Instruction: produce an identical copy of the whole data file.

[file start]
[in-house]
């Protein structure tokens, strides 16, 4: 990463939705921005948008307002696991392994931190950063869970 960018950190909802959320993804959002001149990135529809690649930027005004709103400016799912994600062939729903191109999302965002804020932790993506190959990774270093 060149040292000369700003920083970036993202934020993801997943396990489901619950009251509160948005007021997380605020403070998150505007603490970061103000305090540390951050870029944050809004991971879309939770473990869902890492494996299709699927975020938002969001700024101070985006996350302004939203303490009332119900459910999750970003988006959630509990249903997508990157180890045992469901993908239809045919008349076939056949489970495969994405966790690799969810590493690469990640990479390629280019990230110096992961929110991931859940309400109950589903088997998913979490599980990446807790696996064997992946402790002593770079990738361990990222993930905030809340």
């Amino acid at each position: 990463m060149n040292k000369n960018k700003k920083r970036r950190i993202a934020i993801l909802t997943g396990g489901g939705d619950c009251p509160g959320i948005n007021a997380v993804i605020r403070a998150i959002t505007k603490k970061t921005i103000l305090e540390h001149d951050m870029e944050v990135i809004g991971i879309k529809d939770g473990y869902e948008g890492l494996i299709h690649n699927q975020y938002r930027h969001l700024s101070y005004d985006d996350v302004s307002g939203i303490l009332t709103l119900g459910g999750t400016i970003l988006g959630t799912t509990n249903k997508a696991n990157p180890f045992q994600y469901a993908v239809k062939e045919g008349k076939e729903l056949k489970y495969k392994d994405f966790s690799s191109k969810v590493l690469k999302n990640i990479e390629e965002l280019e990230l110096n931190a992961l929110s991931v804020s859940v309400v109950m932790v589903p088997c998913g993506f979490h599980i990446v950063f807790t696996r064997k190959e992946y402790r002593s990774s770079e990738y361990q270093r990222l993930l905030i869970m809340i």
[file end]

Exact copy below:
[in-house]
């Protein structure tokens, strides 16, 4: 990463939705921005948008307002696991392994931190950063869970 960018950190909802959320993804959002001149990135529809690649930027005004709103400016799912994600062939729903191109999302965002804020932790993506190959990774270093 060149040292000369700003920083970036993202934020993801997943396990489901619950009251509160948005007021997380605020403070998150505007603490970061103000305090540390951050870029944050809004991971879309939770473990869902890492494996299709699927975020938002969001700024101070985006996350302004939203303490009332119900459910999750970003988006959630509990249903997508990157180890045992469901993908239809045919008349076939056949489970495969994405966790690799969810590493690469990640990479390629280019990230110096992961929110991931859940309400109950589903088997998913979490599980990446807790696996064997992946402790002593770079990738361990990222993930905030809340």
């Amino acid at each position: 990463m060149n040292k000369n960018k700003k920083r970036r950190i993202a934020i993801l909802t997943g396990g489901g939705d619950c009251p509160g959320i948005n007021a997380v993804i605020r403070a998150i959002t505007k603490k970061t921005i103000l305090e540390h001149d951050m870029e944050v990135i809004g991971i879309k529809d939770g473990y869902e948008g890492l494996i299709h690649n699927q975020y938002r930027h969001l700024s101070y005004d985006d996350v302004s307002g939203i303490l009332t709103l119900g459910g999750t400016i970003l988006g959630t799912t509990n249903k997508a696991n990157p180890f045992q994600y469901a993908v239809k062939e045919g008349k076939e729903l056949k489970y495969k392994d994405f966790s690799s191109k969810v590493l690469k999302n990640i990479e390629e965002l280019e990230l110096n931190a992961l929110s991931v804020s859940v309400v109950m932790v589903p088997c998913g993506f979490h599980i990446v950063f807790t696996r064997k190959e992946y402790r002593s990774s770079e990738y361990q270093r990222l993930l905030i869970m809340i």